Can you treat a person’s story? At present, amid the setting of the 14th International Philosophy and Psychiatry conference in Gothenburg, Sweden, I am not alone in trying to peer through the looking-glass, searching for the heart of the humanity in medicine, and for a treasure, that will surely tell us what we should find when we excavate the depths of our minds and our enquiring empathy?
So, the story unfolds. How do we define and classify who amongst us is a psychiatric patient?
When we use the term ‘psychiatry’, we are referring to the ‘medical treatment of the mind’; to heal. But is it not the case that sometimes pain is an exploration of who we are? When the mind is the heart, the emotional seat for pain, perhaps we can learn to understand who I am and who you are from such a unique vantage point? These questions, situated in the context of a philosophical reflection on psychiatry, on human experience, illustrates that there are different forms of pain; and to these, there needs to be a poetic; a language of the mind.
Psychiatry places the origins of pain in a dichotomous position, namely, the traditionally dualistic concepts of physical and mental. Pain is a physical sensation invoking suffering. Psychosomatic pain is classified as an expression of psychosocial stress, or as displaying medically unexplained symptoms. These are symptoms that are inconsistent with an identifiable medical diagnosis.
The causal model of medicine requires a physical origin of pain. Pain that is defined as psychopathological pain is considered to be a mood state. In somatization, it is imperative that the meaning and experience of pain is expressed and understood. Narration of people’s experiences of pain can reveal the organization and structure in which their symptoms manifest, enabling the “witnessing and helping to order the experience to be of therapeutic value” (Kleinmann 1989).
A psychic pain emphasizes the importance of constructing the narrative of a person’s experience of pain. In narratives, the meaning of pain is dispersed away from its origin, therefore annihilating the necessity for classifying pain as physical or mental. Instead, narratives need to be examined, as if they are the body of the mind, the revealer, and locus, of the relationship between the person and their pain.
An example of such healing is isibongo poetry by Sangomas (traditional healers) in South Africa. A poem is after all, in the words of Jonathan Culler, “not simply a series of sentences; it is spoke by a persona, who expresses an attitude to be defined” (2005). Such poetry permits incompatibilities between different types of pain – physical or psychosomatic – to be irrelevant, and consequently the sharing and recognition of pain is dispersed through the communication of verse. Psychosomatic pain transcends the boundaries of the individual through the development of poetry, offering a role in medicine to discuss medically unexplained symptoms independently of the categories of physical or psychosomatic pain.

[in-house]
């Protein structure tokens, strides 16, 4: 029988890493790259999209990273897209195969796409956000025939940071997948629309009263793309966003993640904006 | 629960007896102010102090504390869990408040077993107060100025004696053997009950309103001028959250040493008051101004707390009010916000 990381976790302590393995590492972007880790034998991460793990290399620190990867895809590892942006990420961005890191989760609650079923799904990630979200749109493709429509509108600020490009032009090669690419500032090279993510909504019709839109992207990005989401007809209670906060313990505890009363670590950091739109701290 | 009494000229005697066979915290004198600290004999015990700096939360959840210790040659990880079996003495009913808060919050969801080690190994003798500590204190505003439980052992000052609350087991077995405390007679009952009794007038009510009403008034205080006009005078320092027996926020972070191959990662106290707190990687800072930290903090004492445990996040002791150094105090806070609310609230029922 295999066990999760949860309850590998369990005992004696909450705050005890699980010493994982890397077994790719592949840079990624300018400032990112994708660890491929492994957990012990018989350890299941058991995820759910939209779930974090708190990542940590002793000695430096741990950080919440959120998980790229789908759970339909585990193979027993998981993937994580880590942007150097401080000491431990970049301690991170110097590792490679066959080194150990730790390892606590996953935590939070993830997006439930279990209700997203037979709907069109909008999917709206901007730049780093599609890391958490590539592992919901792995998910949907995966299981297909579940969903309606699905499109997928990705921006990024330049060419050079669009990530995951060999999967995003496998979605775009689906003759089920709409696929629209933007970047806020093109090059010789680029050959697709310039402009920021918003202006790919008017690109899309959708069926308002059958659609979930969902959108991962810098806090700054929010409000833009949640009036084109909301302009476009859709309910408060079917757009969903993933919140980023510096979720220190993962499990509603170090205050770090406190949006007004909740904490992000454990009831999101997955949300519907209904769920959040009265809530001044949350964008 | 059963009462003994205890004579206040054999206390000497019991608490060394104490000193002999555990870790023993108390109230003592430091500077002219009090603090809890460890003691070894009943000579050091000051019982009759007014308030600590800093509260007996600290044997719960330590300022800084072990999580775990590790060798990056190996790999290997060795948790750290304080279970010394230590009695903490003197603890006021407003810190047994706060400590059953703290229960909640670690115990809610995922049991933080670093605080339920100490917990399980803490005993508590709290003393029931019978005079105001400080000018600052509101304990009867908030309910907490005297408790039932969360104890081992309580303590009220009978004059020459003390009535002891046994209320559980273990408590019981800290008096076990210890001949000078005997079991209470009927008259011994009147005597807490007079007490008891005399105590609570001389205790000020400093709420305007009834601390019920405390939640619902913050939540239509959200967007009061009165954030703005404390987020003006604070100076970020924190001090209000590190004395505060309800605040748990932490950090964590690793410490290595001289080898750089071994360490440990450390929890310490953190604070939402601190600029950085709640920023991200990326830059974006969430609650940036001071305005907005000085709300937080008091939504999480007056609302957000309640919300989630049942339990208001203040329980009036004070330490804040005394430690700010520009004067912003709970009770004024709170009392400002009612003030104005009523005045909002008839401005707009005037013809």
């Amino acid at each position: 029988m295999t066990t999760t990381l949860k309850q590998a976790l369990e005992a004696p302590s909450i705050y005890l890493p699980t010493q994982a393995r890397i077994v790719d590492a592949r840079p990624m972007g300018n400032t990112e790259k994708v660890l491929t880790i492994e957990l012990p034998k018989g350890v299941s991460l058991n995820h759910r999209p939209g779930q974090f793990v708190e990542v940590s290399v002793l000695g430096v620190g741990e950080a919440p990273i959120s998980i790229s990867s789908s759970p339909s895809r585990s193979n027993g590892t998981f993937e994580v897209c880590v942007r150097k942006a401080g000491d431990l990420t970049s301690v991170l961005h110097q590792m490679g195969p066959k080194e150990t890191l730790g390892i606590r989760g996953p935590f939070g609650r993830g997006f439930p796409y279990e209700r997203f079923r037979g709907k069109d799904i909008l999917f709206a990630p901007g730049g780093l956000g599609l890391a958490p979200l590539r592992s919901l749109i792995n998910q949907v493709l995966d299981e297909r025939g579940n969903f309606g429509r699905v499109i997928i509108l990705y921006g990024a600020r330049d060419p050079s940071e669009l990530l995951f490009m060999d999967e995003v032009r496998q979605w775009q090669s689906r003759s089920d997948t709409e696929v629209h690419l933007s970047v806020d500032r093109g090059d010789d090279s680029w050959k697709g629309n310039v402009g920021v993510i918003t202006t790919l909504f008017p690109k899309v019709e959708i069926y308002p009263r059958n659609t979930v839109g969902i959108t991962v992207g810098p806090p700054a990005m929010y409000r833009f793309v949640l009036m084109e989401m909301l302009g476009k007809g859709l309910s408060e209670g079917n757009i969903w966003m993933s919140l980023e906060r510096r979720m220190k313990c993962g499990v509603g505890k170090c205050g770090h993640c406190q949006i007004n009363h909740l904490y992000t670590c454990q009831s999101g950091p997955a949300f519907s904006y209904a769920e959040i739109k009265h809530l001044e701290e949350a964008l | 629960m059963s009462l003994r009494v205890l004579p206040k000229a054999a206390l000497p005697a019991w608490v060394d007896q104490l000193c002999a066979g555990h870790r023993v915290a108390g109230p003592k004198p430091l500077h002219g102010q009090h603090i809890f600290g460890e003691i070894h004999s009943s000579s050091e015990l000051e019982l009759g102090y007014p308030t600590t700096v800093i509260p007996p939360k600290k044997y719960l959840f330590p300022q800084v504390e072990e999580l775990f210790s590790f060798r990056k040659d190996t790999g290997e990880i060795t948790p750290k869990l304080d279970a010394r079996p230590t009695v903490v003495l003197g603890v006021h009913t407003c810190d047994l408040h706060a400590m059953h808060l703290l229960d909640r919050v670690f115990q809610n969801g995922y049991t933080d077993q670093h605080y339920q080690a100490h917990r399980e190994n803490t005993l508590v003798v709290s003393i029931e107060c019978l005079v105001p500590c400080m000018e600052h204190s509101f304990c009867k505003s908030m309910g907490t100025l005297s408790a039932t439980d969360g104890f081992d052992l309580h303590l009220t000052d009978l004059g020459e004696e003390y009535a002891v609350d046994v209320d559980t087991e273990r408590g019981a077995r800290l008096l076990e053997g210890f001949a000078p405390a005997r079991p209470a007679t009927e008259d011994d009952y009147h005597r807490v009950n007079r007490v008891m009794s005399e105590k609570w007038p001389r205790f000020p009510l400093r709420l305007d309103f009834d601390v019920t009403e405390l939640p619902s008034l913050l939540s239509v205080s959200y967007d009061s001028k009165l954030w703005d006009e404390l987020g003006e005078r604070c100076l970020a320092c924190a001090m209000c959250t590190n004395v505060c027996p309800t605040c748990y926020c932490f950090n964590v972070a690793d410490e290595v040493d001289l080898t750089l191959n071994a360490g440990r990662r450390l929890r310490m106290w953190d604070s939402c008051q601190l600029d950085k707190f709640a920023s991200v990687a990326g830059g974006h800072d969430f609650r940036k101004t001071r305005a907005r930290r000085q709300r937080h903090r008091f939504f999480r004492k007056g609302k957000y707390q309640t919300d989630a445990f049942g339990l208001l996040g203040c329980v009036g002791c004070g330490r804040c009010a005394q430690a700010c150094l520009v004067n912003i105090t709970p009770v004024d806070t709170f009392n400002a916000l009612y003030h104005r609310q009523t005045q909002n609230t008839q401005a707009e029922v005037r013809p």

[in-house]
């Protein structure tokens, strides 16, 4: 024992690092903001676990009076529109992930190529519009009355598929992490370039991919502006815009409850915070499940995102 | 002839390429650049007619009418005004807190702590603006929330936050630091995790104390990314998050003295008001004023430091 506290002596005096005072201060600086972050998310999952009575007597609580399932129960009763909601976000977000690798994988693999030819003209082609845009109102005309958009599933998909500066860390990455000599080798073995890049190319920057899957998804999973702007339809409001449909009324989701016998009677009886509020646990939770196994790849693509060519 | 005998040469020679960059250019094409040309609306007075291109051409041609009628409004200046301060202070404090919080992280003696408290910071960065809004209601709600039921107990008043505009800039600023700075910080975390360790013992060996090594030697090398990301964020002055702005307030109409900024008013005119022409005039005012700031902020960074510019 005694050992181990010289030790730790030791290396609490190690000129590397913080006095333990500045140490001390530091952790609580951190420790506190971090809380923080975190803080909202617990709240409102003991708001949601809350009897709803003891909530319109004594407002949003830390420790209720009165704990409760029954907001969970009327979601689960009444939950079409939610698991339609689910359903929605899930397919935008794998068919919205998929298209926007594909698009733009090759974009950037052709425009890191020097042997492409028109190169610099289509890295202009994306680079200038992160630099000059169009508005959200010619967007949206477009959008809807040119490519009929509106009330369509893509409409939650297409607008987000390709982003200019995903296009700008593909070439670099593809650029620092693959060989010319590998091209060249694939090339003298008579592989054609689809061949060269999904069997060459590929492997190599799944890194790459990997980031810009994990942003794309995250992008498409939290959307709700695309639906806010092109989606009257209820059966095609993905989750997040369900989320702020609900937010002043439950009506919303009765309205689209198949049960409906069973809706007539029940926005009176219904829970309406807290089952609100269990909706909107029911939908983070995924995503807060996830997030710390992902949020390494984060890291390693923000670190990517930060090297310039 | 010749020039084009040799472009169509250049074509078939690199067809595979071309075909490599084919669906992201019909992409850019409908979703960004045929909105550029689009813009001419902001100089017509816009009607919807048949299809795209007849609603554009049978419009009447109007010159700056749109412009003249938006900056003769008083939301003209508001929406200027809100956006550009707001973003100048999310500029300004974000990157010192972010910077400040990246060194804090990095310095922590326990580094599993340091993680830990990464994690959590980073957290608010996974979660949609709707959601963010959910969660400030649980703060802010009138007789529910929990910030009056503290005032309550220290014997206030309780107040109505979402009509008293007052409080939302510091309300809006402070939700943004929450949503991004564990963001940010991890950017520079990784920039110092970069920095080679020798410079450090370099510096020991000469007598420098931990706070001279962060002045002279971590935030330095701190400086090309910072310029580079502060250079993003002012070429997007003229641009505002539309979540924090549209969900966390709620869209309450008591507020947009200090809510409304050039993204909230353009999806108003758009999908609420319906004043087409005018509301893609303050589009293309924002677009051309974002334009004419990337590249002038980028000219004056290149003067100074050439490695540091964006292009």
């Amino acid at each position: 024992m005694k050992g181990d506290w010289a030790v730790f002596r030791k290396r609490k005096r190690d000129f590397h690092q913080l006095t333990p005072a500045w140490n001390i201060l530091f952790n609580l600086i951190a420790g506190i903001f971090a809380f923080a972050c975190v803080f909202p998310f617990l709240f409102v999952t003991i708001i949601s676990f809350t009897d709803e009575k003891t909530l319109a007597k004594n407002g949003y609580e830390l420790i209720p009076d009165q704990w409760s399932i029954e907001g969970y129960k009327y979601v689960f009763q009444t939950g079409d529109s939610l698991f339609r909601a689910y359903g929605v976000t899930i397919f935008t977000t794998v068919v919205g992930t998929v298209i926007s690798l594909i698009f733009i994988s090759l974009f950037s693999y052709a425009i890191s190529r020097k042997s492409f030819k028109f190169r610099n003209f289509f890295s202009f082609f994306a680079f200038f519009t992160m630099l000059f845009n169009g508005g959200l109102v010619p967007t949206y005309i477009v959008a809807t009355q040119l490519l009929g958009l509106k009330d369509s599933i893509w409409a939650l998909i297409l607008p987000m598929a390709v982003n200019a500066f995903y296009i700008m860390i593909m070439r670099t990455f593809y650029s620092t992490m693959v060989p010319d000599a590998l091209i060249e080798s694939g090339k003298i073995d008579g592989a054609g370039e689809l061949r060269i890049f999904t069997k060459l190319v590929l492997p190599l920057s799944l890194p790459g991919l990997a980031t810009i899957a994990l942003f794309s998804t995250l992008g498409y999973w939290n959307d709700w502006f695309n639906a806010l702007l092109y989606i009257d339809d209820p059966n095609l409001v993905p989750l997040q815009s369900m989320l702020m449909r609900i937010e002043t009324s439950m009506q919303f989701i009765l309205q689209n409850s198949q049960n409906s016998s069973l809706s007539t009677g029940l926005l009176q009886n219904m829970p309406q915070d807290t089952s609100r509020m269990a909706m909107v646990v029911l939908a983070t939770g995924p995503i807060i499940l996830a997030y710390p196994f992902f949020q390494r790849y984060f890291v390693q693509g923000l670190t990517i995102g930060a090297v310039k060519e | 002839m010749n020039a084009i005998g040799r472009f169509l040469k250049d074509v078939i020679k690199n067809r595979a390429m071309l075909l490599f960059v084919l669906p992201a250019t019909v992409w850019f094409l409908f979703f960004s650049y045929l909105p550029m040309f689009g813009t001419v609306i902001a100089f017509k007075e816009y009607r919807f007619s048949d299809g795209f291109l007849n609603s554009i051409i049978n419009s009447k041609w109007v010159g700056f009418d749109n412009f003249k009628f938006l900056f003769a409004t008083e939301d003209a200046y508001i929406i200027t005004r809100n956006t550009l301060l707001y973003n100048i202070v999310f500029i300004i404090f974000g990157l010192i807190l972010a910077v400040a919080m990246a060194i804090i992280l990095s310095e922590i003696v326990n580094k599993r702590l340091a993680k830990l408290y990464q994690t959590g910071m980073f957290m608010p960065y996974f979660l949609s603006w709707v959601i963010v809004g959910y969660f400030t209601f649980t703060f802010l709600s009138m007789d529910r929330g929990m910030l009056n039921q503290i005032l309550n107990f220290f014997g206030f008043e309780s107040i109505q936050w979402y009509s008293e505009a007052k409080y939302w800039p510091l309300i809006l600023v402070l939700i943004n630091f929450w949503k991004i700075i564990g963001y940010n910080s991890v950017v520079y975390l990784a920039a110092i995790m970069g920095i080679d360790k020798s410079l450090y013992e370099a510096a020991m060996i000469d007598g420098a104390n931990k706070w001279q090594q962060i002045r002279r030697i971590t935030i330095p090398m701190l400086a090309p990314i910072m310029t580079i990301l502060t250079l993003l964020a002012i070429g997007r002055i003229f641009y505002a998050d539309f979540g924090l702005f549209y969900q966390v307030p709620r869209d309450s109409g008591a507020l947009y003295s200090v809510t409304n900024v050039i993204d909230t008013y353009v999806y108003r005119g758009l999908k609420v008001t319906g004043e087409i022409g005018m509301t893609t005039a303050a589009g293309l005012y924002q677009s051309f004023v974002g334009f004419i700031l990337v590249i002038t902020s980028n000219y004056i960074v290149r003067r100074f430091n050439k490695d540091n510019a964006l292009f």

In our concept of cure, we traditionally are looking for a terminus; a process whereby there is a telos of removing a possession or a ghost or resetting the actions of certain molecules or chemical levels.
However, the conference talks yielded insights into the intricacies of the mind’s voice; do we hear screams that are muffled in dissociative states; are delusions beliefs; are experiences external to the norms in social realms a pathology; is there a difference between the mind’s expression of a wish to die and the body’s ultimate physiological cessation; do all stories belong to the mind?
The finale of the questions I surmised during the conference reached their pivotal as it wound down for another year; what does a person’s story mean?
Why do we, as human beings, feel fear, paranoia, a fragmentation of reality? Why do we survive unimaginable horrors during times and territories of trauma? Where do our stories end? How can we function as part of the societal whole when our minds fail to order or recognise the demands and responsibilities that are required of us as relational beings?
So, to this end, I found myself concluding that sometimes our stories are void from The End; they will repeat, and sometimes be cyclical, and may flourish or deteriorate; they may isolate and they may unite; but overall they are our stories; they are who we are for our narrative is our self.